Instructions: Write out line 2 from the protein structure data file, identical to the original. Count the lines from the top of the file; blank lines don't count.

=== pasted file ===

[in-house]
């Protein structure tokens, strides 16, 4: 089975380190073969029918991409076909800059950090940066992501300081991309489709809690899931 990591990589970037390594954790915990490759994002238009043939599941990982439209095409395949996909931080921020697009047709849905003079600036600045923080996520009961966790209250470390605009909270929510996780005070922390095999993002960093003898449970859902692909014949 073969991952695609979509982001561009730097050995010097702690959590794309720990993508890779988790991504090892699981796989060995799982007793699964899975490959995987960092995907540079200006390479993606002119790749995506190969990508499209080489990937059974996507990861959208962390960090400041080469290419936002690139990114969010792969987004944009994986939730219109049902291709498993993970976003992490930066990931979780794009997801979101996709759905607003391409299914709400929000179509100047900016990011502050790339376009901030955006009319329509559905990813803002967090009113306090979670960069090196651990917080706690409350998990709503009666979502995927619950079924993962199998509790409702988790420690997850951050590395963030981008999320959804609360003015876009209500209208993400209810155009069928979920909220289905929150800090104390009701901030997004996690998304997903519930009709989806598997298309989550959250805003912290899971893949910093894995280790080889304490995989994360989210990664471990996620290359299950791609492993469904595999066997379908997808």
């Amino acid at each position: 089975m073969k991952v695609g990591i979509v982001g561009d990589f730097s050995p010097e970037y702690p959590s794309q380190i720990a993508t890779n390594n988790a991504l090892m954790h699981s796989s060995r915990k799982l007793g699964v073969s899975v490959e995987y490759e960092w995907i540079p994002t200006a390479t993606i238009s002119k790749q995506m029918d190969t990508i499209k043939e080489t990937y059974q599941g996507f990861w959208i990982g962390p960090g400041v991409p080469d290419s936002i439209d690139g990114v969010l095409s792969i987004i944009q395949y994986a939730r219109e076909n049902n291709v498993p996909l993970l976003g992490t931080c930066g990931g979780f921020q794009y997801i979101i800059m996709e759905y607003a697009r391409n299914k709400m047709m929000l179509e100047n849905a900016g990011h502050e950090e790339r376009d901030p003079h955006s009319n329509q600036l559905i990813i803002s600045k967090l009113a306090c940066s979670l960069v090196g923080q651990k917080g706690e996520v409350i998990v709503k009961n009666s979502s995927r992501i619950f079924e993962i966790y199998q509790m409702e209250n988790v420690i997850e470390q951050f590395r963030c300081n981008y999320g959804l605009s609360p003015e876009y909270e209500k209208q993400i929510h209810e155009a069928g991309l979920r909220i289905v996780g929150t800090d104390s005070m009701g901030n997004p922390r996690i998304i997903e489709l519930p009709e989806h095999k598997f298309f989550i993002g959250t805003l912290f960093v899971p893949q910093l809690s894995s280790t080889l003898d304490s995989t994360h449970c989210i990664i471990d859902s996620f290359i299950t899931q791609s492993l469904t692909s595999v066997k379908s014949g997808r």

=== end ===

């Protein structure tokens, strides 16, 4: 089975380190073969029918991409076909800059950090940066992501300081991309489709809690899931 990591990589970037390594954790915990490759994002238009043939599941990982439209095409395949996909931080921020697009047709849905003079600036600045923080996520009961966790209250470390605009909270929510996780005070922390095999993002960093003898449970859902692909014949 073969991952695609979509982001561009730097050995010097702690959590794309720990993508890779988790991504090892699981796989060995799982007793699964899975490959995987960092995907540079200006390479993606002119790749995506190969990508499209080489990937059974996507990861959208962390960090400041080469290419936002690139990114969010792969987004944009994986939730219109049902291709498993993970976003992490930066990931979780794009997801979101996709759905607003391409299914709400929000179509100047900016990011502050790339376009901030955006009319329509559905990813803002967090009113306090979670960069090196651990917080706690409350998990709503009666979502995927619950079924993962199998509790409702988790420690997850951050590395963030981008999320959804609360003015876009209500209208993400209810155009069928979920909220289905929150800090104390009701901030997004996690998304997903519930009709989806598997298309989550959250805003912290899971893949910093894995280790080889304490995989994360989210990664471990996620290359299950791609492993469904595999066997379908997808």